Hey EU, Without Cookies, Children and Vulnerable People Are At Risk, Says Noesis Systems

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By disallowing the use of these cookies and forcing Internet users to opt in to get cookies while providing detailed instructions on how to remove them, these so called experts are potentially going to bring the Internet to its knees.

Not all cookies are evil

These cookies play a central role in protecting children and vulnerable people.

The latest amendment to the E-Privacy Directive (2002/58/EC) will have a huge impact on European websites.

The new addition to the law deals with the use of cookies - small pieces of text stored on a user's computer by a web browser, - and consent on the Internet. Requiring new site visitors to opt-in before using a site; and websites to provide their users with cookie removal instructions.

Given the widespread use of cookies by most sites today, for virtually everything from personalisation to tracking, the law affects every Euro website and user. The implications for ad networks are also massive.

Whilst the use of cookies can be abused, they also play a crucial part in protecting users online from all kinds of unnecessary evils. Cookies can be good for all of us.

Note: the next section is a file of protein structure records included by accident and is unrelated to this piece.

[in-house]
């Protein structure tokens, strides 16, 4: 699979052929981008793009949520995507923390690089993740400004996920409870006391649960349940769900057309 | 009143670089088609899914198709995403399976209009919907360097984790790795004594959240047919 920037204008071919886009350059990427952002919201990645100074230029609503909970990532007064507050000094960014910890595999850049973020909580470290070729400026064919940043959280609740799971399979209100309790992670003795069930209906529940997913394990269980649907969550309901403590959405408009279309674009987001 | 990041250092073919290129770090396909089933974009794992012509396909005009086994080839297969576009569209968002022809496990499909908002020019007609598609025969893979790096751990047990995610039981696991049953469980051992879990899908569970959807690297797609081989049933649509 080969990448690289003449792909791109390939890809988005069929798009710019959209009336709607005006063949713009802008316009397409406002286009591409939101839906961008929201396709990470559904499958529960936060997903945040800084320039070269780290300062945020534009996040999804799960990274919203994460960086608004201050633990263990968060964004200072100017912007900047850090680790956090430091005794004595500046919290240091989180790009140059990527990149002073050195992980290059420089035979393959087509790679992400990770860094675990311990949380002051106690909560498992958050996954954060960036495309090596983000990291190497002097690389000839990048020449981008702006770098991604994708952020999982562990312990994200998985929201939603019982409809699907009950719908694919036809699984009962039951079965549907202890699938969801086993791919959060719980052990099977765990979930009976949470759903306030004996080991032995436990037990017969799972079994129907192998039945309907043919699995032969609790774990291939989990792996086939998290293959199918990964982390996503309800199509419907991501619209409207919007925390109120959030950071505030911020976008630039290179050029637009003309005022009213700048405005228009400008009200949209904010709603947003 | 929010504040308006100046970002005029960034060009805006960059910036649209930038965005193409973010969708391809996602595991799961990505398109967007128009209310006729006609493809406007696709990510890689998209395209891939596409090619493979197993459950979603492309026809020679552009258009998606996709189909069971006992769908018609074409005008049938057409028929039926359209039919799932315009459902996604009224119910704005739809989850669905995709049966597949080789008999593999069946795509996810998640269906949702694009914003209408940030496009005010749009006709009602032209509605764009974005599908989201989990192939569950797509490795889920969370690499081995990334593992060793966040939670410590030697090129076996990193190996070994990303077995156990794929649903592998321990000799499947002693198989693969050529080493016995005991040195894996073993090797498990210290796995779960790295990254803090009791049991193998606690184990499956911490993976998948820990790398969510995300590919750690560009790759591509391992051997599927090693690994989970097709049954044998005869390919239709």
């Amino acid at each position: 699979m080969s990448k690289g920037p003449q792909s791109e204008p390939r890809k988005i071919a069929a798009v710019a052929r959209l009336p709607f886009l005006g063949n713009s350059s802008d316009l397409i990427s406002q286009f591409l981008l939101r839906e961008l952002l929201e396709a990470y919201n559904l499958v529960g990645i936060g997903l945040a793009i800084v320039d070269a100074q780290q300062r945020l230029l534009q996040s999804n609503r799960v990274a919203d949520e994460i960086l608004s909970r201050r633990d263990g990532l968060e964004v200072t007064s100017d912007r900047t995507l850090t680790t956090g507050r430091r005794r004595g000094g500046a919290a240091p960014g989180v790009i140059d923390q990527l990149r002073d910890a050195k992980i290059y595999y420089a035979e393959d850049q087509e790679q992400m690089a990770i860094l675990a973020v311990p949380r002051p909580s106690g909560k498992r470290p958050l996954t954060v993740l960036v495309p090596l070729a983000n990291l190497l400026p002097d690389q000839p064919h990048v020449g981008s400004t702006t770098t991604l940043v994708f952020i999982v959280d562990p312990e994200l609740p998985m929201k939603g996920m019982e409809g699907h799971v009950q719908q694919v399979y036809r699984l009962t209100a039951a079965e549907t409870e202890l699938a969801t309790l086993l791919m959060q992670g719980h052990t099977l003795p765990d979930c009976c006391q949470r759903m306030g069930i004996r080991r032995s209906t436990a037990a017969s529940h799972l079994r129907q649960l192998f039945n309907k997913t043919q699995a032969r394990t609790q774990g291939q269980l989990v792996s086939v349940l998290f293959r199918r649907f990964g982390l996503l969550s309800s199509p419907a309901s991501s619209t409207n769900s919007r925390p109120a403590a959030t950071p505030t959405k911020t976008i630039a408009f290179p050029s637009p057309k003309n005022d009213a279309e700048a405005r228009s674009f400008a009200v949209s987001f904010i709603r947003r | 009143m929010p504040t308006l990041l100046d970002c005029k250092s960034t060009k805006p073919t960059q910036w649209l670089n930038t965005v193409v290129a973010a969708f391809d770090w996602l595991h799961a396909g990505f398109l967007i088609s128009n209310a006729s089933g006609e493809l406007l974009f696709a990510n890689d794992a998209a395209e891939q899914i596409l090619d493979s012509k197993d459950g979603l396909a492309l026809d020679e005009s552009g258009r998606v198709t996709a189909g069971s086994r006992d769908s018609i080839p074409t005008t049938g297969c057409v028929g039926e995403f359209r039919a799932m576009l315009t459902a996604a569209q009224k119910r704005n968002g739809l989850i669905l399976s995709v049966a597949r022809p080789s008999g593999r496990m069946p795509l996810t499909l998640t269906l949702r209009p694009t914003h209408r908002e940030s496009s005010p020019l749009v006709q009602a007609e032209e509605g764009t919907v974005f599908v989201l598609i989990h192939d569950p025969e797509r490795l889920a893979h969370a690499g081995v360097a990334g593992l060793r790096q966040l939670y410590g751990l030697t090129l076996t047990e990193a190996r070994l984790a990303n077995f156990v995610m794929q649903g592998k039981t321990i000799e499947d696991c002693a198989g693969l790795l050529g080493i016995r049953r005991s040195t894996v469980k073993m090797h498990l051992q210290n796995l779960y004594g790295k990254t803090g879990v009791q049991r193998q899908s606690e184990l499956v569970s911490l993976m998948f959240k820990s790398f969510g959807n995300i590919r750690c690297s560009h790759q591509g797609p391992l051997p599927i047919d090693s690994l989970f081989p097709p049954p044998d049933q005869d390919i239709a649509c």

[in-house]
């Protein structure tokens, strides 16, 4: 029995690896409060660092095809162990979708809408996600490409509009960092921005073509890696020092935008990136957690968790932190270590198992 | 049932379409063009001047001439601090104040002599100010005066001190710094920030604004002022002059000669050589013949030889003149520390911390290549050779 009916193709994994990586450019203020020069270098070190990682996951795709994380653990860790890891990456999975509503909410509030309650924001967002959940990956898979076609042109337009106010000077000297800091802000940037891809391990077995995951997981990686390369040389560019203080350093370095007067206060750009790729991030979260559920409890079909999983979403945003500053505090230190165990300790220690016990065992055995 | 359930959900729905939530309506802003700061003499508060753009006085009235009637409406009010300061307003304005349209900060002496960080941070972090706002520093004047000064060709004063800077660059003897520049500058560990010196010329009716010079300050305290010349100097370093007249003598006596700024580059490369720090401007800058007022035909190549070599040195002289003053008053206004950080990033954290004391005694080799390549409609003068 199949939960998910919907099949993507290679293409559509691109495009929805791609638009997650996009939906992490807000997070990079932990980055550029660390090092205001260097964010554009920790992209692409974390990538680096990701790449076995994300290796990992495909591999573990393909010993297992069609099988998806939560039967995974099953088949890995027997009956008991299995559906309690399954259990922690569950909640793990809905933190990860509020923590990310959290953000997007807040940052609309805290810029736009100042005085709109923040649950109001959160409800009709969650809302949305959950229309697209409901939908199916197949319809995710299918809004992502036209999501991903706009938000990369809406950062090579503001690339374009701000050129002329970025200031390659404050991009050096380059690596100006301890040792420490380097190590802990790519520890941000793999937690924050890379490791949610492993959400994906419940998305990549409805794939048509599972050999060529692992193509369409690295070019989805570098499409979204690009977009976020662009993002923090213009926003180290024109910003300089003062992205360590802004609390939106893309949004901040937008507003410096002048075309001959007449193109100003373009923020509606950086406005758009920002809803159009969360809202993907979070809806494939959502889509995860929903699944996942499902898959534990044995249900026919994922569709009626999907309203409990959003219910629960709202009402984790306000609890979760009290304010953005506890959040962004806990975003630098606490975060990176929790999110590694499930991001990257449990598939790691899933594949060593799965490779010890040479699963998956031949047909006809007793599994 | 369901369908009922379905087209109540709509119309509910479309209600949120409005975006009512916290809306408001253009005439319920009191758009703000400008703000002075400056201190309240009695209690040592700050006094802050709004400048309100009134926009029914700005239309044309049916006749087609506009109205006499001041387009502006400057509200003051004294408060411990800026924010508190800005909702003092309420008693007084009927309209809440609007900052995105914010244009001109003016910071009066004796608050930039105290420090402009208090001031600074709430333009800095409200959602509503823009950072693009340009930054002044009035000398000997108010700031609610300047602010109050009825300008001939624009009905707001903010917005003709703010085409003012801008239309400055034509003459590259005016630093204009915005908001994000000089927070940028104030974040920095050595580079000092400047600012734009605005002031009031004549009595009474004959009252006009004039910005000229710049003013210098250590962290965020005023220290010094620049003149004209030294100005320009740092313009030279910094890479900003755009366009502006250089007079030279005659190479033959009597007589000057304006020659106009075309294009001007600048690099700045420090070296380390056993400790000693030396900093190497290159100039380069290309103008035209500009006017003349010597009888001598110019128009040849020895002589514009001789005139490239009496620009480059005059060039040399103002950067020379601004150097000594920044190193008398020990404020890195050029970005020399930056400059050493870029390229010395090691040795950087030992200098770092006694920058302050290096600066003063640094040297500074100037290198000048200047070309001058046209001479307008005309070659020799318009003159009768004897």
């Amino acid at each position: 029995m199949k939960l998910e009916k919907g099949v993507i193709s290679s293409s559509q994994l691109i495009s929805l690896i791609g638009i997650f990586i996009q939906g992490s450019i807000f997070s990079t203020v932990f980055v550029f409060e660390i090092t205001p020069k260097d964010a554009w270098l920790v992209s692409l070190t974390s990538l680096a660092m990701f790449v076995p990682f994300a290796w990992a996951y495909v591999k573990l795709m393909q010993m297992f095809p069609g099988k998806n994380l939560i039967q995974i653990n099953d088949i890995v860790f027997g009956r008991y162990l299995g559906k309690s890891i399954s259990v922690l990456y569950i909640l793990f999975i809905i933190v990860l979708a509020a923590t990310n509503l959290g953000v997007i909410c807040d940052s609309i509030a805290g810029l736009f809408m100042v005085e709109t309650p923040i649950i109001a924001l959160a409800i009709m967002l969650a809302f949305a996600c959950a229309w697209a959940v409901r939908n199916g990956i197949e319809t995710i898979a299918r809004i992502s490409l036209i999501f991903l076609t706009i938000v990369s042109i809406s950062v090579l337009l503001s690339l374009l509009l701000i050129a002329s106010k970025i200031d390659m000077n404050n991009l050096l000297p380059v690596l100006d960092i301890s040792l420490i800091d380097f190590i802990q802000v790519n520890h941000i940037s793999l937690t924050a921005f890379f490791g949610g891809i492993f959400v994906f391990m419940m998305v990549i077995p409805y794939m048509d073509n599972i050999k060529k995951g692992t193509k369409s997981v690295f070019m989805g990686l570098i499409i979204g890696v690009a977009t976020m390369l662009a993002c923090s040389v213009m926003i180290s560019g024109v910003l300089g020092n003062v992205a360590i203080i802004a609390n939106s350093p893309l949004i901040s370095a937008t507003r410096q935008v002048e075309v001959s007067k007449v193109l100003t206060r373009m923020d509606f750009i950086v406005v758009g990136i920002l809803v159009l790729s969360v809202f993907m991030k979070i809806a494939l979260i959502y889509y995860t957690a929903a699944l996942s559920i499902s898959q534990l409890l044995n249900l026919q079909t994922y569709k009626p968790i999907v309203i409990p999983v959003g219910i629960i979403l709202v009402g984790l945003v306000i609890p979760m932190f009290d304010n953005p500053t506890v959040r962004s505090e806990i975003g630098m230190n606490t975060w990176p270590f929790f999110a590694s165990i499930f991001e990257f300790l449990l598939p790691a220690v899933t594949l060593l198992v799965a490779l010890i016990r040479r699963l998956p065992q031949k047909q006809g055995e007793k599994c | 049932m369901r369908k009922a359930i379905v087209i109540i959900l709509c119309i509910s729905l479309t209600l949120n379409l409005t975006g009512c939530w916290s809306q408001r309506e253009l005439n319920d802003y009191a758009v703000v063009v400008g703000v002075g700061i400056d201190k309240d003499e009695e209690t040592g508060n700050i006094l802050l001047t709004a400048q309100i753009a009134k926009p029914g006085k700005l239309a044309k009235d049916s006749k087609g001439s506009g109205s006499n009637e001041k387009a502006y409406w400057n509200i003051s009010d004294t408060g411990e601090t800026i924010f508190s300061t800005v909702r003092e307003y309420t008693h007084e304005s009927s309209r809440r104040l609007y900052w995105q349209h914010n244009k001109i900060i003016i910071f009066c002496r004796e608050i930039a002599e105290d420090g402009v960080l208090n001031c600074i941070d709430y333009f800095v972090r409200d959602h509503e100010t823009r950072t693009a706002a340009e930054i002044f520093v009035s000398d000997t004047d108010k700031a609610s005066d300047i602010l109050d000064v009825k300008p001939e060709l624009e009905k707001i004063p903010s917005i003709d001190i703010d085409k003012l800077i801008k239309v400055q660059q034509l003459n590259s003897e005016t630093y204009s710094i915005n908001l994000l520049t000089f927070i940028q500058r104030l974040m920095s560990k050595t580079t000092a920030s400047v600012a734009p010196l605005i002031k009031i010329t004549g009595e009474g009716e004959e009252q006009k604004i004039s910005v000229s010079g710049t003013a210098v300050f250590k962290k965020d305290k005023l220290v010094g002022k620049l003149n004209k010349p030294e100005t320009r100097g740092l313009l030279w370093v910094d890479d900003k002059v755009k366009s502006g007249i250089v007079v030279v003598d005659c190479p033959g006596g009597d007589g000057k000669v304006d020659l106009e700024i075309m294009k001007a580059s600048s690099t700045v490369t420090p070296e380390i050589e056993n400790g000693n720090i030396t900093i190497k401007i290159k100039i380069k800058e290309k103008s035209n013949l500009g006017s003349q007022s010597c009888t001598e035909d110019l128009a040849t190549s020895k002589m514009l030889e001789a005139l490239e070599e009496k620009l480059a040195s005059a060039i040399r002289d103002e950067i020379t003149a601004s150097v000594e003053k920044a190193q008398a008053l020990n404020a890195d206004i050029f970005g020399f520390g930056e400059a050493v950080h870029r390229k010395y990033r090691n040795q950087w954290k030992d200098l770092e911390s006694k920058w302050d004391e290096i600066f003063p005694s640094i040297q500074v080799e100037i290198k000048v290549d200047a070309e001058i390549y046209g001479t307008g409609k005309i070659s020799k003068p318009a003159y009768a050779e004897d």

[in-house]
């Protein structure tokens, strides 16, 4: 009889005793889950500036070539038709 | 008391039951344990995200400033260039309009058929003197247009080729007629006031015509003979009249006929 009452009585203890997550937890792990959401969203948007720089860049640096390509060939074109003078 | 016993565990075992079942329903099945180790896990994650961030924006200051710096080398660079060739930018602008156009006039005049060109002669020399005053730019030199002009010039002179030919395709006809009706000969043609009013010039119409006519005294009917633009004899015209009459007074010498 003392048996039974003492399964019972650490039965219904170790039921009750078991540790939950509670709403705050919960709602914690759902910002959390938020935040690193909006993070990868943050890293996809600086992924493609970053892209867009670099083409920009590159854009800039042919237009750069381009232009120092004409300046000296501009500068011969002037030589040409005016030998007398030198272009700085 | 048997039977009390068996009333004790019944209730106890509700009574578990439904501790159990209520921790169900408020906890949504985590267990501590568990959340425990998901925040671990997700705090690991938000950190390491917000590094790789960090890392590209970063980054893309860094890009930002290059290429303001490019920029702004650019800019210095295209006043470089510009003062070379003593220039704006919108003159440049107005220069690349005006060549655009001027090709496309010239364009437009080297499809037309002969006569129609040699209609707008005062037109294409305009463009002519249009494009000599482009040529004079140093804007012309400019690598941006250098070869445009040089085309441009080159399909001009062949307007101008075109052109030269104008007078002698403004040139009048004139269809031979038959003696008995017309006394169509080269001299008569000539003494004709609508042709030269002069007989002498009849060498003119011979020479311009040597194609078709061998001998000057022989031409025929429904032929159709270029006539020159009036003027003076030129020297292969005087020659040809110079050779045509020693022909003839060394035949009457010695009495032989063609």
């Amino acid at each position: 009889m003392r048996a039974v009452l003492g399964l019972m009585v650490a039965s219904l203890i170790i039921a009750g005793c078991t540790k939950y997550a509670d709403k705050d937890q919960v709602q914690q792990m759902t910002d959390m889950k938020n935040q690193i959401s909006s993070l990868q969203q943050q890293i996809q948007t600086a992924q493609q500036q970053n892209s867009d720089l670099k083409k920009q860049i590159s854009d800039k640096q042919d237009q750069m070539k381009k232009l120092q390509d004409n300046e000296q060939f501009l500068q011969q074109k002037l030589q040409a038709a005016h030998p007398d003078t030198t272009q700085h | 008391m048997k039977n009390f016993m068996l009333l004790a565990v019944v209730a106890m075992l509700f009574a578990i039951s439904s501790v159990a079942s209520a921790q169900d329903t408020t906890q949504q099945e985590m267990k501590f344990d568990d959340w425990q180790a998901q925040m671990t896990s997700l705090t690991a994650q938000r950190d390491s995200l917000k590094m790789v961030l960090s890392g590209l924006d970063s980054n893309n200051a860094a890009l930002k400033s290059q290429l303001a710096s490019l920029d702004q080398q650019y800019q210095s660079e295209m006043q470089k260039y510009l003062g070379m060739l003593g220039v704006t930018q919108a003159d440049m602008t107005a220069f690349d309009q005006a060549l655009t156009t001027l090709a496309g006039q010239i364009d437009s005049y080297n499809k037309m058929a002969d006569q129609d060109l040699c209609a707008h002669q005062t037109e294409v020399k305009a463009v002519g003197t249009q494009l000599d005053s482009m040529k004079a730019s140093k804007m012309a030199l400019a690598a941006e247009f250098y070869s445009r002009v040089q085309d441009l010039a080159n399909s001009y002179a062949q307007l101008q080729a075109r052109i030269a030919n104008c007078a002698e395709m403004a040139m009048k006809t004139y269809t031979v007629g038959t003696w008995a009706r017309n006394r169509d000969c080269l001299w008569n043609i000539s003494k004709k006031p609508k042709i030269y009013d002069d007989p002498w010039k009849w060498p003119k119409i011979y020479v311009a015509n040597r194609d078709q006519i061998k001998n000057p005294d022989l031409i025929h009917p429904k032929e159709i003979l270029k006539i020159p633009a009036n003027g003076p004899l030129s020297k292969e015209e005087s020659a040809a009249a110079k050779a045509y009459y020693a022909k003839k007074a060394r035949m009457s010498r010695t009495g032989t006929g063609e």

Advertisers use cookies to direct relevant advertising to people online. Removing them may result in misdirected, inappropriate advertising. Imagine advertisements for sanitary towels being shown to men over and over as there is no way of determining that it is not only irrelevant to the user, but has already been seen. That's the future of advertising networks trying to target advertising without cookies.

But it gets worse. Brian Larholm, joint owner of Noesis Systems which runs Noesis Chat (a large pan European "online chat network") explains, "These cookies play a central role in protecting children and vulnerable people. On our chat we use these cookies to help keep troublemakers off and identify potential paedophiles or criminals which we then report to the police."

He elaborated, "By disallowing the use of these cookies and forcing Internet users to opt in to get cookies while providing detailed instructions on how to remove them, these so called experts are potentially going to bring the Internet to its knees. In addition to opening up all kinds of safety issues, websites that rely on advertising could fail, as advertisers refuse to pay high rates for low results"

According to an article by John Armstrong (Partner at CMS Cameron McKenna), Emma Burnett and Sarah Cole "the UK Government specifically rejects the establishment of an opt-in system and does not intend to give a hard definition of what is strictly necessary, due to the concern that it may damage innovation. Rather, the UK Government proposes to replicate the relevant parts of the revised requirements, thereby leaving the ICO with flexibility to interpret the Directive and adjust to changes in usage and technology."

So while the UK approach seems pragmatic, Noesis Systems is left wondering how far the UK can go to avoid fulfilling this law completely and how these laws will affect the other members of the EU states or those working alongside them.

Noesis Systems says its goal: to protect its users above everything else, is being undermined, and has vowed to fight this new law across all its represented EU countries.

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Brian Gunner Larholm
Noesis Systems Ltd
+44 (0)20 7993 2355
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